[From day two of my qualifying exams. As with the dialectics response posted before, this is the result of three hours of a writing a response to question I hadn't seen. As such, rather sloppy. Images added after the fact, except for the Greimas square, about which I have a bit of pride/surprise that I made on the fly.
The question centered around Kant's "Idea for a Universal History from a Cosmopolitan Point of View," in which he includes the great misanthropic line, "for from such crooked wood as man is made of, nothing perfectly straight can be built." Hence the question about how my thinking on misanthropy differs from Kant. Then a turn to what interests me more, i.e. not human nature per se but misanthropy as a crucial tendency in the burning wreck of the European enlightenment project under the 20th century consequences of capitalism.]
Valences of the misanthropic
In the Kantian schematic that provides not a dominant framework for this project but a point of entry, Nature (as historic will and the tendential becoming of rationality) and nature (the ahistorical stubborn continuity of what the human animal will always be before it becomes something straighter) meet through the flashpoint of human perversity. Yet this raises immediately a difficult question: what might it mean to say that the human nature is perverse? Isn’t perversion a measure of the unnatural (even if natural is considered as the ideology of the natural particular to a historical conjuncture)? Against what background does human nature appear so perverse?
A provisional answer: it is only perverse in the context of what it “ought” to be. Not against its own standards but, dialectically, against its structured negation, its move from nature to Nature. But to be more precise, we should insist that it is not nature itself that is perverse, for the very reason that no action is perverse without prohibition – in this case, the prohibition that occurs through competition, through the weeding-out of those who don’t want to grow straight. Rather, it is the gap itself between Nature and nature that is perverse: Kantian human nature (if we think this as the subject’s trajectory between the ahistorical given and the historical ought-to-be) is human perversity.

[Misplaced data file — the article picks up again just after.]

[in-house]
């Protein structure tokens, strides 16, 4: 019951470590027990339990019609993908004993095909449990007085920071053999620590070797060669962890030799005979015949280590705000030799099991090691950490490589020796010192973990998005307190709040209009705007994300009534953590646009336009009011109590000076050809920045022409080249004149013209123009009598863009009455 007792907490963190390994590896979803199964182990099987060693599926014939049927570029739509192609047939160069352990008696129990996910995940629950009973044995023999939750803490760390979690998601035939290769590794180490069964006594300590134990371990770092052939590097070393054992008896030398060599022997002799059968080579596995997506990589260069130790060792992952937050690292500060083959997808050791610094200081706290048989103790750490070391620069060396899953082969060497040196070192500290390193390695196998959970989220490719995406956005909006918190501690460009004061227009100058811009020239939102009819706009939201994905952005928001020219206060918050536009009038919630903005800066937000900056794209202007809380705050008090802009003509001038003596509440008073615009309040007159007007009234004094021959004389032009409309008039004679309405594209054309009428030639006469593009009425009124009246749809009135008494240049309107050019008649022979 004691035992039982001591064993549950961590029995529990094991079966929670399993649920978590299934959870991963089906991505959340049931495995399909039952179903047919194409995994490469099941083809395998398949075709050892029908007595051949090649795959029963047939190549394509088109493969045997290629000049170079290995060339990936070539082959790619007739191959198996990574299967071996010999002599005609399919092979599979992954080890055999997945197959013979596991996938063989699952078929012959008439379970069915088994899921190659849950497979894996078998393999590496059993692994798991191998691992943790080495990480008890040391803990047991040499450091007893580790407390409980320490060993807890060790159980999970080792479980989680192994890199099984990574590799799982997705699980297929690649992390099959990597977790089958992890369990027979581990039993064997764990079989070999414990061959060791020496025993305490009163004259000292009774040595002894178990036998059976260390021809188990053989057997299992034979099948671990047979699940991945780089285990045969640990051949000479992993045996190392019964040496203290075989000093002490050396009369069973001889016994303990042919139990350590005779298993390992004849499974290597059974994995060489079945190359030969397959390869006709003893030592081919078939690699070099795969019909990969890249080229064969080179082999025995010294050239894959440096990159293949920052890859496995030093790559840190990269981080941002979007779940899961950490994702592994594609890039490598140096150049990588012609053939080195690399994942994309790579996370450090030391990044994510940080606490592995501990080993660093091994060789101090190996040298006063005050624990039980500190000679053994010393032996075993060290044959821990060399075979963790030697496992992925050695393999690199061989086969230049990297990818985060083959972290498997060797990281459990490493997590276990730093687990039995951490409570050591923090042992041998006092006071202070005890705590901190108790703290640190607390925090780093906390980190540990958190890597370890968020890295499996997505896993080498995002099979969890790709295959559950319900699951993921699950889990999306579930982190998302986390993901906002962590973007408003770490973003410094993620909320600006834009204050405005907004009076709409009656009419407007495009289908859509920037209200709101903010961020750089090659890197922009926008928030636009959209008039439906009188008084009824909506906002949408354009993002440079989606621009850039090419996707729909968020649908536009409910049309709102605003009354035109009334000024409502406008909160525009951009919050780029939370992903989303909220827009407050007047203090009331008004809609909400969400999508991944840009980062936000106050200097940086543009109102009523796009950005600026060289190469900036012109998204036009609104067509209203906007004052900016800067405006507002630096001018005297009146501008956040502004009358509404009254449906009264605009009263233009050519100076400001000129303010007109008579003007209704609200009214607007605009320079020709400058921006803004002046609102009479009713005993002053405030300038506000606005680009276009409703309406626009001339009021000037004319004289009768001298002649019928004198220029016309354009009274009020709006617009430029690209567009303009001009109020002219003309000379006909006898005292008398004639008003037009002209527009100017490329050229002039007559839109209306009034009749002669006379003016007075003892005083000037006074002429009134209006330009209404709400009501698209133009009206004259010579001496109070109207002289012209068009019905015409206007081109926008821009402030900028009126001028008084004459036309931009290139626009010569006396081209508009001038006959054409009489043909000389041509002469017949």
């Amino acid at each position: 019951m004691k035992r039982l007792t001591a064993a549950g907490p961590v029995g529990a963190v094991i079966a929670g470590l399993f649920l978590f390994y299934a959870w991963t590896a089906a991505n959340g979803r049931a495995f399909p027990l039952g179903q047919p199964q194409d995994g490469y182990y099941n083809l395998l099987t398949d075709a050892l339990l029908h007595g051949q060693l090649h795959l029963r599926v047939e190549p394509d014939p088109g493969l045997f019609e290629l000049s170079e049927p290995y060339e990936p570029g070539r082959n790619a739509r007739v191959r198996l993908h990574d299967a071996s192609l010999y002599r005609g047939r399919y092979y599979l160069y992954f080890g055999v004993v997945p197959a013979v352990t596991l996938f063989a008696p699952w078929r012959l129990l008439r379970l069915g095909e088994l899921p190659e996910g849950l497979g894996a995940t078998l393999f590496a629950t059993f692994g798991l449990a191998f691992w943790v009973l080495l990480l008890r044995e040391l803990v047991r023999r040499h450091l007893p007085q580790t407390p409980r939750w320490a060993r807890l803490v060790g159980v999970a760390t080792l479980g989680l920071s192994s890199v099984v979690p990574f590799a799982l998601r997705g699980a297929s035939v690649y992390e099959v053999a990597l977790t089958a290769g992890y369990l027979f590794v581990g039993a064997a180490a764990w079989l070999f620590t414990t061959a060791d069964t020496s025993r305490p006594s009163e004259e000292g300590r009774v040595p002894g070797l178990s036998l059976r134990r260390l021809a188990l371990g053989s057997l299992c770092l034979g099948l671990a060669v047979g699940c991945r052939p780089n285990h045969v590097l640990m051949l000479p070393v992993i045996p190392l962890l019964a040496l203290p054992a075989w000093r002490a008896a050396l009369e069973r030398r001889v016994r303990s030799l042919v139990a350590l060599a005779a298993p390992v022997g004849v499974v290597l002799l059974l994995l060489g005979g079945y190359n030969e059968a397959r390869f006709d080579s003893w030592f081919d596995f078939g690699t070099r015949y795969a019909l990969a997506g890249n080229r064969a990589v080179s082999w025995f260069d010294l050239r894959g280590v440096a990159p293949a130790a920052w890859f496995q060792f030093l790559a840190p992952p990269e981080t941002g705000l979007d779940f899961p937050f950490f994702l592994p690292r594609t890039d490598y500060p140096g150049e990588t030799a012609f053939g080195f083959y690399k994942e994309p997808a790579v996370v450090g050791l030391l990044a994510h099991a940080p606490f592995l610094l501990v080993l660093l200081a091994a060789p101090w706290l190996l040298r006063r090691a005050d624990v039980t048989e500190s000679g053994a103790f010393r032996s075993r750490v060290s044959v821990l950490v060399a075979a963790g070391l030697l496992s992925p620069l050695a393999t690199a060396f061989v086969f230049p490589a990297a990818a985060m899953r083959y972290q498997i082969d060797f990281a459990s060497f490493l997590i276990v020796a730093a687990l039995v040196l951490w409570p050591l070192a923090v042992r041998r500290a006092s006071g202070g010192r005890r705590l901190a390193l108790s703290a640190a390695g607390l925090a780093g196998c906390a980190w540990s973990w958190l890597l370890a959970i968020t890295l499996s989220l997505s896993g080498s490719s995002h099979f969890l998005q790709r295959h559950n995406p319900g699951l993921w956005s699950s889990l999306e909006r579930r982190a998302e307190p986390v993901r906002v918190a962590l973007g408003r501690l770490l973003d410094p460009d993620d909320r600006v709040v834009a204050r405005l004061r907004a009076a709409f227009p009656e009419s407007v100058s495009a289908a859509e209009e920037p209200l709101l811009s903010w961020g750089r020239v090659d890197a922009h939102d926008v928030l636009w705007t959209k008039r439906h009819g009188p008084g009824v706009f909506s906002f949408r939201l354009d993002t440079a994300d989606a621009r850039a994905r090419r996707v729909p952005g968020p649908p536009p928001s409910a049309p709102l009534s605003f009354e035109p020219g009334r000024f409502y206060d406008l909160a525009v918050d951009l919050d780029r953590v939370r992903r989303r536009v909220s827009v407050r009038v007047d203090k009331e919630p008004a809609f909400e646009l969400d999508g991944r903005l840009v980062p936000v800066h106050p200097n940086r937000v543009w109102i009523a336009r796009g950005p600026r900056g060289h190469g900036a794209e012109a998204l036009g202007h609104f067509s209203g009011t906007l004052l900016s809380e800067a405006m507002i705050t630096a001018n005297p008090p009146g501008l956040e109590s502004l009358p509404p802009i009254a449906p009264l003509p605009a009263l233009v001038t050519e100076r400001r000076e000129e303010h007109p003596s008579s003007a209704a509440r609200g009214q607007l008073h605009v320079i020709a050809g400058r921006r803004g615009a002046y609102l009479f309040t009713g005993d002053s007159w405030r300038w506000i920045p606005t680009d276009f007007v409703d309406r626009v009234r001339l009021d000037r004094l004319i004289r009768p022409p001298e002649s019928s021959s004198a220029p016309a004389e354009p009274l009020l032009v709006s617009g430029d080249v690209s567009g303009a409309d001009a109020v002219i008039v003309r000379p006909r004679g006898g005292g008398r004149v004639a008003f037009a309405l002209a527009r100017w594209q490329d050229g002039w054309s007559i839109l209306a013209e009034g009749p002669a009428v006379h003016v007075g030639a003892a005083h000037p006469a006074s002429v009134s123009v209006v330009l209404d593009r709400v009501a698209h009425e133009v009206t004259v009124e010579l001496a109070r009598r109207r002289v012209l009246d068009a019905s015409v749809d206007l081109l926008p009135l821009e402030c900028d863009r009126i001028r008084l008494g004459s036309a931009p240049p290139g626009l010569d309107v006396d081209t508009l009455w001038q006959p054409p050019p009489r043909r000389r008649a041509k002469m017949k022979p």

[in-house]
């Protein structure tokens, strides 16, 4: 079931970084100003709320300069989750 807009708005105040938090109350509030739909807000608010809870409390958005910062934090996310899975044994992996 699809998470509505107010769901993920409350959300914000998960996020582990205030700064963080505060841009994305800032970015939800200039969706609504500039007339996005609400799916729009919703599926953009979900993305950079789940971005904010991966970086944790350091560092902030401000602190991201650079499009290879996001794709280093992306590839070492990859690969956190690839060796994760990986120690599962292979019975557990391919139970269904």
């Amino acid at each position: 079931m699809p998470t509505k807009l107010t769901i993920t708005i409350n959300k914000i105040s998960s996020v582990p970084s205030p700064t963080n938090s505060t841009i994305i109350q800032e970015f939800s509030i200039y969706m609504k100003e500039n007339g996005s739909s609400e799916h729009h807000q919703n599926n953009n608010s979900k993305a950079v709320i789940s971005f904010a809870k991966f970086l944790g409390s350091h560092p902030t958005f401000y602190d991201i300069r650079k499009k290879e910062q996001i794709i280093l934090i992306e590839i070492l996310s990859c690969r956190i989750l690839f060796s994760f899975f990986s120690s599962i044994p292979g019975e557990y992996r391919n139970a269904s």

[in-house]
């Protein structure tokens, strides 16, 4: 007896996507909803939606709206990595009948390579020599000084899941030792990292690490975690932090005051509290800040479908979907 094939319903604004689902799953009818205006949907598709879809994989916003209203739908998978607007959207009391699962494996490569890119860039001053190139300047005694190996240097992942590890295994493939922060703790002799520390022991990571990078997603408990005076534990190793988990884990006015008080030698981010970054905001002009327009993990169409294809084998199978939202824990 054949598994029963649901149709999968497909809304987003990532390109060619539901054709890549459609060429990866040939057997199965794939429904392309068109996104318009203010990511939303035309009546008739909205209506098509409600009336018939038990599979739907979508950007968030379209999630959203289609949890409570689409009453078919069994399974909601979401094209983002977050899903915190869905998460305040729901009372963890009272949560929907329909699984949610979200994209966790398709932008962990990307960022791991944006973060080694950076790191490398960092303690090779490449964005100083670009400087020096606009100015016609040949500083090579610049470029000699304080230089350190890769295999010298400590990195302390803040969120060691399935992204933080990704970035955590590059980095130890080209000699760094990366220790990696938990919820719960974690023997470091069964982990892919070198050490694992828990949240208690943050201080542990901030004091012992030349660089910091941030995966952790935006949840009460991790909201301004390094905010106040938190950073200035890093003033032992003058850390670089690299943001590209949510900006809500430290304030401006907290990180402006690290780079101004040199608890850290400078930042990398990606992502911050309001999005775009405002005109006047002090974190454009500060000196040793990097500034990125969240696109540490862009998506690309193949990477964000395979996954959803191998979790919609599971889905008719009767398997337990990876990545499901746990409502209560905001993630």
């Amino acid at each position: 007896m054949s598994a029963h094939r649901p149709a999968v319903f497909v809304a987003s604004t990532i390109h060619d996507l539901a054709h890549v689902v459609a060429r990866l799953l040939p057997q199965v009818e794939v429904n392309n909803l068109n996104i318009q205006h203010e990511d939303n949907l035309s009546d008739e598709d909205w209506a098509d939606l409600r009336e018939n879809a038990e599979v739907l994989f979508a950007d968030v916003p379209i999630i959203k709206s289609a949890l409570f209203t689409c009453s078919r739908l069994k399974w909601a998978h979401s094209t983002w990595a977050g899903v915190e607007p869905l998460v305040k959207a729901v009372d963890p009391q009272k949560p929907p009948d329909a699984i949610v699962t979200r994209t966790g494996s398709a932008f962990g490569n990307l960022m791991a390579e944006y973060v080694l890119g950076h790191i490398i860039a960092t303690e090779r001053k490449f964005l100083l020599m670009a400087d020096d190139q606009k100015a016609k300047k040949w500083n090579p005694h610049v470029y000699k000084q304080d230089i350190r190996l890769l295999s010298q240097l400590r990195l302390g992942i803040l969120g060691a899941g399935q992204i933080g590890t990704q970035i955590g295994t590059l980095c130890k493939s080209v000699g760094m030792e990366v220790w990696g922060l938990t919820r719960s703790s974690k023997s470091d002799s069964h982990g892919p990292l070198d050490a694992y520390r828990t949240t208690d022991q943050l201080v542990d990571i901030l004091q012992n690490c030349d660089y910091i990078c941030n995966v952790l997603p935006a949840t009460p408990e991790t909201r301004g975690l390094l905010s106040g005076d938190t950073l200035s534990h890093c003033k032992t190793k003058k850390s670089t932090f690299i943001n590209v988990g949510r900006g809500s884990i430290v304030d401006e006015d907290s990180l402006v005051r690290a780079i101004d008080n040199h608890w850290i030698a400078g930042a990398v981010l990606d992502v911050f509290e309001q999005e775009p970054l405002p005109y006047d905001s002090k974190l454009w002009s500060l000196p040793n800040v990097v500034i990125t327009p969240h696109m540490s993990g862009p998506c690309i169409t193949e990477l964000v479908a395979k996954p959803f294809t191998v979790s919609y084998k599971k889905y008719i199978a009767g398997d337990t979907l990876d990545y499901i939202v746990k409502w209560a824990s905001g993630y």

A Lacanian inflection is useful here, both in unpacking the Kantian model and in gesturing toward where I depart from it. For Lacan, perversion is not about someone being “against nature” (or “Nature” for that matter). Rather, it is the structure of thought and action that results from a fundamental elevation and fetishization of the Law itself. It is not the Other – the Other who is the manifestation and symbolic site of the Law – who obsesses you, but the “letter of the Law,” the basic fact and shape of prohibition itself. The pervert gets off on the symbolic structuring of being told what should not get him off.
My interest here, however, lies not in the psychosexual valences of perversion but rather in its relation to the fundamental historicity of the Law. This is also the point of my greatest divergence from the Kantian model. In a direct link to my other topic, the Law that interests me is the Law as a real abstraction: not the basic and recurrent fact of human competition and tendency toward isolation, but the emergent constellations of ideology and thought-forms that mobilize that recurrent fact. Or, in its chiasmatic form, the abstraction of the real: the giving form, direction, and universal will to the data and bodies of history, the shapes of matter and money and all the combinations made possible by their intersections.
To situate my thinking on misanthropy and the form in which I detect radical potential (the misanthropic gesture), Kant’s text provides a frame, insofar as two second points of contention point the way: the notions of appearance and unlikeness. For Kant in this text, human actions are the appearances of the freedom of the will. This assumes that the freedom of the will can be understood as something not entirely bound by the dialectic of freedom and necessity (as it appears as a set of tactical, ethical, and historical problems). Even if we accept a model that raises the question of freedom to an “absolute” (such as Badiou’s conception of the truth-event, of the fundamental yes or no), it can only be accepted, I argue, insofar as it begins with the particularity of the actions at hand – both producing the situation and projected as the navigation of the situation – forming the basis, and not the mere appearance, of the freedom of the will. Or, in another turn, I might oppose the Kantian formulation and say that human actions are the becoming-necessary of the will to freedom: there is no freedom of the will, but there is a will to free will.
The question of unlikeness brings forth a related problem gestured to already, that of the historical. If the move toward Nature is a transcendence of the “merely natural,” my position would be to assert against this that “merely natural” for the human is unnatural. There is no “merely natural” outside of the historical deformations of the human: we might think here of the difficult work Rousseau faces in discerning the “original form” of the weather-beaten statue. But we might remind him that there is at the core nothing but further accretion, further distortions. The human is no simulacrum, but it is a bad copy without an original.